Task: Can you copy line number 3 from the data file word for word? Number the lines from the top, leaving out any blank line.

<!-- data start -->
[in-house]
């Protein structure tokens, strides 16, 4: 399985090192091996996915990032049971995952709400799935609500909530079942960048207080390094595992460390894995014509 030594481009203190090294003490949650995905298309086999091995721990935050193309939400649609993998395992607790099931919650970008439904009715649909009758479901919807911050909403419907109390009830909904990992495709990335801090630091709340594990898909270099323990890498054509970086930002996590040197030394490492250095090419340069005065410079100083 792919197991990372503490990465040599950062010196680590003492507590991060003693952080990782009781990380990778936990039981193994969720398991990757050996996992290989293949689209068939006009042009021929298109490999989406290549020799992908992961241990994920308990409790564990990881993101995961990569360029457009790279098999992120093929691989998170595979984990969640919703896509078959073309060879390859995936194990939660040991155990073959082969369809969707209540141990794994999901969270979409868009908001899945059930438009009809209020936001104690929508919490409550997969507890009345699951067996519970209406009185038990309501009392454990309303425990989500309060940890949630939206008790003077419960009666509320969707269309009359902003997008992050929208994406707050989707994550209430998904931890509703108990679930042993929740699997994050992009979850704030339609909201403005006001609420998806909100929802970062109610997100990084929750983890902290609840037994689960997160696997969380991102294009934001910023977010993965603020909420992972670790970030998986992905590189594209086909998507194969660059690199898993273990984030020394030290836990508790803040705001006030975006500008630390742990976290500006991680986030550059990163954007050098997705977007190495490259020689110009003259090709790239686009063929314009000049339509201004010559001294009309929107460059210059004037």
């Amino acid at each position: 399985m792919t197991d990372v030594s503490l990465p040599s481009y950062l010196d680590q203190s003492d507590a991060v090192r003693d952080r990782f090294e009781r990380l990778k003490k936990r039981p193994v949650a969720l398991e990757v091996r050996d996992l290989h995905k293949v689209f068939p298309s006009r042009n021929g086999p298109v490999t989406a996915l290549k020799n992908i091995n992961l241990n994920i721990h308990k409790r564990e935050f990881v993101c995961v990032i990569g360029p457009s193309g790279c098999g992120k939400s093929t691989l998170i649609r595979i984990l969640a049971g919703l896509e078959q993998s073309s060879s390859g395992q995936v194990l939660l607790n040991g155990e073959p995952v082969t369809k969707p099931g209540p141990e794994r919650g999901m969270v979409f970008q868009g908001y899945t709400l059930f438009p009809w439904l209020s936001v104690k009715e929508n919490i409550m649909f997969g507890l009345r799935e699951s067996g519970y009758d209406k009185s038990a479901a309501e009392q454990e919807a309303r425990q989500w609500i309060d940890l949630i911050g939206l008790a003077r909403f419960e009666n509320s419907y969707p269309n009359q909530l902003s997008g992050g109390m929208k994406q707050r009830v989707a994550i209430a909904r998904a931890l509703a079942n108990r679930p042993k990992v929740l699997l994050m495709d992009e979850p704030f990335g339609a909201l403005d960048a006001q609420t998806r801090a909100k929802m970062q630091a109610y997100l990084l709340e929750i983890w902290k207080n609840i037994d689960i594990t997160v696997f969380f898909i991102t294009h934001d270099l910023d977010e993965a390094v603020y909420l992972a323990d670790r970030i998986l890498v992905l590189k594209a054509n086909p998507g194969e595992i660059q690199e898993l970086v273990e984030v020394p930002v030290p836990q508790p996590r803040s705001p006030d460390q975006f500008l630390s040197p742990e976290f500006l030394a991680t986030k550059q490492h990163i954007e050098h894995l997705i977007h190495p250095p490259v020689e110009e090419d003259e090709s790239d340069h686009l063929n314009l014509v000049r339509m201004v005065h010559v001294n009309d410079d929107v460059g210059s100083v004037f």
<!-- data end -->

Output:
């Amino acid at each position: 399985m792919t197991d990372v030594s503490l990465p040599s481009y950062l010196d680590q203190s003492d507590a991060v090192r003693d952080r990782f090294e009781r990380l990778k003490k936990r039981p193994v949650a969720l398991e990757v091996r050996d996992l290989h995905k293949v689209f068939p298309s006009r042009n021929g086999p298109v490999t989406a996915l290549k020799n992908i091995n992961l241990n994920i721990h308990k409790r564990e935050f990881v993101c995961v990032i990569g360029p457009s193309g790279c098999g992120k939400s093929t691989l998170i649609r595979i984990l969640a049971g919703l896509e078959q993998s073309s060879s390859g395992q995936v194990l939660l607790n040991g155990e073959p995952v082969t369809k969707p099931g209540p141990e794994r919650g999901m969270v979409f970008q868009g908001y899945t709400l059930f438009p009809w439904l209020s936001v104690k009715e929508n919490i409550m649909f997969g507890l009345r799935e699951s067996g519970y009758d209406k009185s038990a479901a309501e009392q454990e919807a309303r425990q989500w609500i309060d940890l949630i911050g939206l008790a003077r909403f419960e009666n509320s419907y969707p269309n009359q909530l902003s997008g992050g109390m929208k994406q707050r009830v989707a994550i209430a909904r998904a931890l509703a079942n108990r679930p042993k990992v929740l699997l994050m495709d992009e979850p704030f990335g339609a909201l403005d960048a006001q609420t998806r801090a909100k929802m970062q630091a109610y997100l990084l709340e929750i983890w902290k207080n609840i037994d689960i594990t997160v696997f969380f898909i991102t294009h934001d270099l910023d977010e993965a390094v603020y909420l992972a323990d670790r970030i998986l890498v992905l590189k594209a054509n086909p998507g194969e595992i660059q690199e898993l970086v273990e984030v020394p930002v030290p836990q508790p996590r803040s705001p006030d460390q975006f500008l630390s040197p742990e976290f500006l030394a991680t986030k550059q490492h990163i954007e050098h894995l997705i977007h190495p250095p490259v020689e110009e090419d003259e090709s790239d340069h686009l063929n314009l014509v000049r339509m201004v005065h010559v001294n009309d410079d929107v460059g210059s100083v004037f």